What is BPD?

Borderline Personality Disorder is in my opinion one of the most misunderstood, stigmatised and complex mental health diagnoses. One could write pages relating to the condition and a layman’s understanding would still be incomplete! For this reason I am going to try and keep this page as short, simple and concise as I can, and I will try and relate my writing back to my own experiences as much as possible.

What BPD feels/looks like:

  • Intense feelings of loneliness and an inability to sit with myself without resorting to poor coping behaviours.
  • Extreme emotional vulnerability and sensitivity, and hence feelings of severe internal distress often triggered by apparently ‘menial’ stimuli.
  • Slow return to baseline: strong emotions and cognitions which are evoked in me tend to take a very long time to dissipate and can torment me for hours or days.
  • Feelings of ‘dying inside’, immense emotional turbulence and pain, distress beyond explanation and feeling as though my emotions are so impossible to live with that they will surely kill me.
  • My emotions are in control of me, I am not in control of my emotional world.
  • Impulsive behaviours and an inability to ‘think before I act’ and ‘learn from my mistakes’ time and time again.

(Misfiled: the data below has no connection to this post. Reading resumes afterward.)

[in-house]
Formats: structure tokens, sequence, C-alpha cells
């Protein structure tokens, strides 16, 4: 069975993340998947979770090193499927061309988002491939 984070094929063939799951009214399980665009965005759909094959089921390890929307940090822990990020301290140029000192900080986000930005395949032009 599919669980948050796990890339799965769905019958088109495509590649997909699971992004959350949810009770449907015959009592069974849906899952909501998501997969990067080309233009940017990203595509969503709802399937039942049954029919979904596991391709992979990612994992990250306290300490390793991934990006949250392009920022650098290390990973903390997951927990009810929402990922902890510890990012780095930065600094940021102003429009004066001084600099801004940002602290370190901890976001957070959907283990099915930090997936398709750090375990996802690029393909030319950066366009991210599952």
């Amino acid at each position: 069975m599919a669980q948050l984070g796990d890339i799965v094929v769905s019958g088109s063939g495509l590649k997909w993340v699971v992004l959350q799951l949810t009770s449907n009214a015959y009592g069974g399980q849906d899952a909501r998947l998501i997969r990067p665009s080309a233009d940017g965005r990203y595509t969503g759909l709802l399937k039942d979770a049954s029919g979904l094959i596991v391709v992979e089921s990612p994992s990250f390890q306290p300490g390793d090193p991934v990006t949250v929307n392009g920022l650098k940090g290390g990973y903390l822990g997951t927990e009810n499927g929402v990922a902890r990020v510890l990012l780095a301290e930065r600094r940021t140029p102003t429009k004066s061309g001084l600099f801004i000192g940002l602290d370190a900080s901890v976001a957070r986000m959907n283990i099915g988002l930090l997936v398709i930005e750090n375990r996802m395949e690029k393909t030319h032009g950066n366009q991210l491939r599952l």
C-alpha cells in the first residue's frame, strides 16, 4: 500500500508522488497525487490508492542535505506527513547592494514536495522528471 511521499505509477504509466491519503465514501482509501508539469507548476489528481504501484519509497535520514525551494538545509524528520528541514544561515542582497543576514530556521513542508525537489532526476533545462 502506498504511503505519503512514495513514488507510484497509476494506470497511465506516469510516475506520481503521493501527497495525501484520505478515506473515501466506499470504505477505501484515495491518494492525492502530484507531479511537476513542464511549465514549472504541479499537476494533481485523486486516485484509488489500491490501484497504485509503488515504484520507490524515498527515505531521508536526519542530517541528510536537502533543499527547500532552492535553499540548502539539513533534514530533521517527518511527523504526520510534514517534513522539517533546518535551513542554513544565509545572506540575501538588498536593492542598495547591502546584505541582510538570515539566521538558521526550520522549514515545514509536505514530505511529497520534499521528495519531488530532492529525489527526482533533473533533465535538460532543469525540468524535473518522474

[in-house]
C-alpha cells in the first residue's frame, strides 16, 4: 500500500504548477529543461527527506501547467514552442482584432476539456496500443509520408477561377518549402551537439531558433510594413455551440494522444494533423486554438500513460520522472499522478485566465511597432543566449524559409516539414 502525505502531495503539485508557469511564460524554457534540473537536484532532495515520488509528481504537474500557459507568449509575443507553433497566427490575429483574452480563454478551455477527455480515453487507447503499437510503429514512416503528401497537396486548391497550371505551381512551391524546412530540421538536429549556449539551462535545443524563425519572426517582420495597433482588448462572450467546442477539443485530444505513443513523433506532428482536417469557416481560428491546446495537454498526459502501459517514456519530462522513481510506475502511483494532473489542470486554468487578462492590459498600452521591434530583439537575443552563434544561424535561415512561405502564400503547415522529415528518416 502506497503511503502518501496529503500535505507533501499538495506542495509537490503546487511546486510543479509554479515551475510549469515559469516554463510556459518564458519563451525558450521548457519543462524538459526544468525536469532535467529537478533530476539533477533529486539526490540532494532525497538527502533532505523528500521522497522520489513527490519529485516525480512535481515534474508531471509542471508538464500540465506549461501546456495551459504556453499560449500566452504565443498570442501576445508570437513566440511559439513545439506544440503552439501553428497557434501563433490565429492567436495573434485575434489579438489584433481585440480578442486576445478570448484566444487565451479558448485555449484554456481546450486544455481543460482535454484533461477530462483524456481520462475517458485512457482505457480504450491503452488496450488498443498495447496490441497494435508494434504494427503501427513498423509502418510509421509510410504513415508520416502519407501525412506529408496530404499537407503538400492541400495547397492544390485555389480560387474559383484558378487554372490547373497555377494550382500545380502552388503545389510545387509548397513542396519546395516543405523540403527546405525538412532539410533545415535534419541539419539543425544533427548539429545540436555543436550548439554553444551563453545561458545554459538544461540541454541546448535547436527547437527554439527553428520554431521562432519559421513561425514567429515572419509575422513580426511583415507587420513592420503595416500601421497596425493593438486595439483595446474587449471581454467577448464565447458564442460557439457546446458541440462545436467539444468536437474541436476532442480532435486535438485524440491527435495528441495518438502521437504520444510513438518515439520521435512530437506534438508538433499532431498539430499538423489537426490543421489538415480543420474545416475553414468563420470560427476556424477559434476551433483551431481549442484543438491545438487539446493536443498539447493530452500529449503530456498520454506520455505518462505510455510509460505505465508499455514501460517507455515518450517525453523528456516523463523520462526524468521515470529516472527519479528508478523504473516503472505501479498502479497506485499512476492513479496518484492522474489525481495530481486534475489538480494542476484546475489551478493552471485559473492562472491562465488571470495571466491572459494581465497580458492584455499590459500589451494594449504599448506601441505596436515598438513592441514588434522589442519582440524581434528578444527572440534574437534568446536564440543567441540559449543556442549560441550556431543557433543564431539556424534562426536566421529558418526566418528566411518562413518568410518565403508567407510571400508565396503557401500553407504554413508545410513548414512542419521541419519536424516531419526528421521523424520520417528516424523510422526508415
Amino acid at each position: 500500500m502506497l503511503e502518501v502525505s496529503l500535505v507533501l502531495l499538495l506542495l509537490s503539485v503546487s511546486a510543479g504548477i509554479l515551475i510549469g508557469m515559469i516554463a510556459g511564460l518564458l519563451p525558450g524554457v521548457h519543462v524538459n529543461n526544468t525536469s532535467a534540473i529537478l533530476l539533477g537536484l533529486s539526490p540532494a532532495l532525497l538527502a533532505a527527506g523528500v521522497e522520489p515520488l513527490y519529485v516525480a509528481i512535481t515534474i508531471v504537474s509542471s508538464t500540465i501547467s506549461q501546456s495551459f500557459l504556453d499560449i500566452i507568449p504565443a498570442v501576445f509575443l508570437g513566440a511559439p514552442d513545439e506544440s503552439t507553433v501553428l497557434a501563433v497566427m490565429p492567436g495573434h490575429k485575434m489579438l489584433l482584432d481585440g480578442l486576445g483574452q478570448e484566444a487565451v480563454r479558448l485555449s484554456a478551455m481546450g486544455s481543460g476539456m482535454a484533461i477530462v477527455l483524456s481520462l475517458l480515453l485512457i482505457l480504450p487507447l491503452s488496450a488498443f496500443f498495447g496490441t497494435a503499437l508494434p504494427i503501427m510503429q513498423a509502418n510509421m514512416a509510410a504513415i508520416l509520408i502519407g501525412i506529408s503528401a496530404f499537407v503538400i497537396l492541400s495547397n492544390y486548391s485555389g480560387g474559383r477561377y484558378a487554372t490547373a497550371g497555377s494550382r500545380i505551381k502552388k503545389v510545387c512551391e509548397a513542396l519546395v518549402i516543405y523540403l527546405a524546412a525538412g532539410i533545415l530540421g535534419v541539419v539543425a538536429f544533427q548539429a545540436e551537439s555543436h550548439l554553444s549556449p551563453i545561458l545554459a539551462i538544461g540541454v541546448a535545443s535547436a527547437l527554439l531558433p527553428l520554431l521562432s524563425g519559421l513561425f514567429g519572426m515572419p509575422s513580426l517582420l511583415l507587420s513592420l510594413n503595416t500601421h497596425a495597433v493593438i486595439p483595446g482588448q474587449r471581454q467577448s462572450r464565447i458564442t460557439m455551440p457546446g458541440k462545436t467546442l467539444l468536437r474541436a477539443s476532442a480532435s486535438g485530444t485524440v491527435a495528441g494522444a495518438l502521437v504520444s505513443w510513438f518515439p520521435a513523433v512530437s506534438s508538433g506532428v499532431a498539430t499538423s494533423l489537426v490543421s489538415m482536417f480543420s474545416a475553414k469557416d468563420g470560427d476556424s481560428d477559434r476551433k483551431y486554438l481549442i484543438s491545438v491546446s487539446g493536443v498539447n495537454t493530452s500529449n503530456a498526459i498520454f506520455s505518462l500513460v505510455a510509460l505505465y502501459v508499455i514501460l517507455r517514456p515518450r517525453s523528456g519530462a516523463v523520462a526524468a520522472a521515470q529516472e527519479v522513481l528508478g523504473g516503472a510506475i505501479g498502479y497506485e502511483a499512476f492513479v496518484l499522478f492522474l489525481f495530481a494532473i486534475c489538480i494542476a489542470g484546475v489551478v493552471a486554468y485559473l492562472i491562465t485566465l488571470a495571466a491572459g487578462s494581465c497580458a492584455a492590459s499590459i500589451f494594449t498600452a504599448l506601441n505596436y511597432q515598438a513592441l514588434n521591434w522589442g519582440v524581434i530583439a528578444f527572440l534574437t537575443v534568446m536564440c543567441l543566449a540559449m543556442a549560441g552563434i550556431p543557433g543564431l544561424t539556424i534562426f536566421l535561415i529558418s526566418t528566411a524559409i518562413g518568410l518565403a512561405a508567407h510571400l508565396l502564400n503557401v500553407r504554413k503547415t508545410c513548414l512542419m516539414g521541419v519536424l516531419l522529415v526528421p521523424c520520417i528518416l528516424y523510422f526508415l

• Extreme and rapid mood swings ranging from debilitating periods of depression to somewhat dysphoric and delusional bouts of mania.
  • Paranoia and anxiety, especially in interpersonal circumstances.
  • Problems with ‘attachment’ especially with authority and care-giver figures e.g. therapists, teachers, etc. Subsequent and related feelings of insatiable neediness, cravings for attention, and jealousy of others who “threaten” the chances of my needs being met in these circumstances.
  • A history of suicidal ideation, tendencies and threats.
  • Multiple short and long-term admissions to A&E, hospitals and other institutions.
  • Risk-taking and thrill-seeking behaviours as well as chronic boundary-pushing and rule-breaking, especially with authority figures/ in institutional settings.
  • Extreme struggles with (real and/or perceived) abandonment, rejection, disappointment, and hence going to any lengths to avoid this.
  • Self-destructive tendencies, especially self-injurious behaviour (SIB) mostly through cutting. This has also manifested through eating disordered behaviours, alcohol and drug abuse. Others may struggle with sex, spending, gambling, and other addictive behaviours.
  • Lack of sense of self: constantly having to define myself based on my external world and lacking a fundamental secure sense of a ‘true me’. Only being able to have an idea of who I am by looking at evidence and cues in the people and world around me, and/or defining myself by my external abilities and achievements only.
  • Struggles with dissociation and suffering from periods of derealisation (feeling as though the world around me is not real, is foggy, distant and impossible to reach) and depersonalisation (feeling as though I do not exist, am not in my body, and am not in control of my thoughts or actions).
  • Difficulties with appropriately expressing my anger, often leading to heightened displays and outbursts of intense pent-up emotion.
  • A highly severe guilt and shame complex in response to every imperfect interaction or perceived personal failure.
  • Feelings of self-hatred, self-loathing, hopelessness, despair, especially in response to making mistakes that impact those around me.